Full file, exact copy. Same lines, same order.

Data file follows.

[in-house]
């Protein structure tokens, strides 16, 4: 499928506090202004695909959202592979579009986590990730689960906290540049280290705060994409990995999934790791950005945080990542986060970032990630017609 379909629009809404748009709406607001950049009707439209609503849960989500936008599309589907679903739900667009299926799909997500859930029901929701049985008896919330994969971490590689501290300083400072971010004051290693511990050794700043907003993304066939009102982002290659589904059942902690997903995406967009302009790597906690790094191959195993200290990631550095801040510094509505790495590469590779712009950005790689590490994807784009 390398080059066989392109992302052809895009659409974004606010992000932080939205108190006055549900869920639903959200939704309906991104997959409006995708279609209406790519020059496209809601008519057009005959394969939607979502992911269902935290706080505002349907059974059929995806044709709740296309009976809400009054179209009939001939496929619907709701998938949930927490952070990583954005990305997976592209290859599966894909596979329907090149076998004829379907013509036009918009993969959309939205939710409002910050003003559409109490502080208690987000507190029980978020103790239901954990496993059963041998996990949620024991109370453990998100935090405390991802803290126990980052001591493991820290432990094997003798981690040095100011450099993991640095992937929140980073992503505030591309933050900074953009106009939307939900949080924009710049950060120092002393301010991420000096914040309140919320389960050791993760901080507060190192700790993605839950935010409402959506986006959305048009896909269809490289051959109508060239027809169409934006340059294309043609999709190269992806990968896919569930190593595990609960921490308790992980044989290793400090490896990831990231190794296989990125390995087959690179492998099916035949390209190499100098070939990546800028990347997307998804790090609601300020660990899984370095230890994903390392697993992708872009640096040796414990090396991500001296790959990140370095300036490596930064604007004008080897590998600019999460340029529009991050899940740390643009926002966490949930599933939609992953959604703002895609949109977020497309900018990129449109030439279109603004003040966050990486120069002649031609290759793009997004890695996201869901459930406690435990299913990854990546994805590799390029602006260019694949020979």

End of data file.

[in-house]
């Protein structure tokens, strides 16, 4: 499928506090202004695909959202592979579009986590990730689960906290540049280290705060994409990995999934790791950005945080990542986060970032990630017609 379909629009809404748009709406607001950049009707439209609503849960989500936008599309589907679903739900667009299926799909997500859930029901929701049985008896919330994969971490590689501290300083400072971010004051290693511990050794700043907003993304066939009102982002290659589904059942902690997903995406967009302009790597906690790094191959195993200290990631550095801040510094509505790495590469590779712009950005790689590490994807784009 390398080059066989392109992302052809895009659409974004606010992000932080939205108190006055549900869920639903959200939704309906991104997959409006995708279609209406790519020059496209809601008519057009005959394969939607979502992911269902935290706080505002349907059974059929995806044709709740296309009976809400009054179209009939001939496929619907709701998938949930927490952070990583954005990305997976592209290859599966894909596979329907090149076998004829379907013509036009918009993969959309939205939710409002910050003003559409109490502080208690987000507190029980978020103790239901954990496993059963041998996990949620024991109370453990998100935090405390991802803290126990980052001591493991820290432990094997003798981690040095100011450099993991640095992937929140980073992503505030591309933050900074953009106009939307939900949080924009710049950060120092002393301010991420000096914040309140919320389960050791993760901080507060190192700790993605839950935010409402959506986006959305048009896909269809490289051959109508060239027809169409934006340059294309043609999709190269992806990968896919569930190593595990609960921490308790992980044989290793400090490896990831990231190794296989990125390995087959690179492998099916035949390209190499100098070939990546800028990347997307998804790090609601300020660990899984370095230890994903390392697993992708872009640096040796414990090396991500001296790959990140370095300036490596930064604007004008080897590998600019999460340029529009991050899940740390643009926002966490949930599933939609992953959604703002895609949109977020497309900018990129449109030439279109603004003040966050990486120069002649031609290759793009997004890695996201869901459930406690435990299913990854990546994805590799390029602006260019694949020979």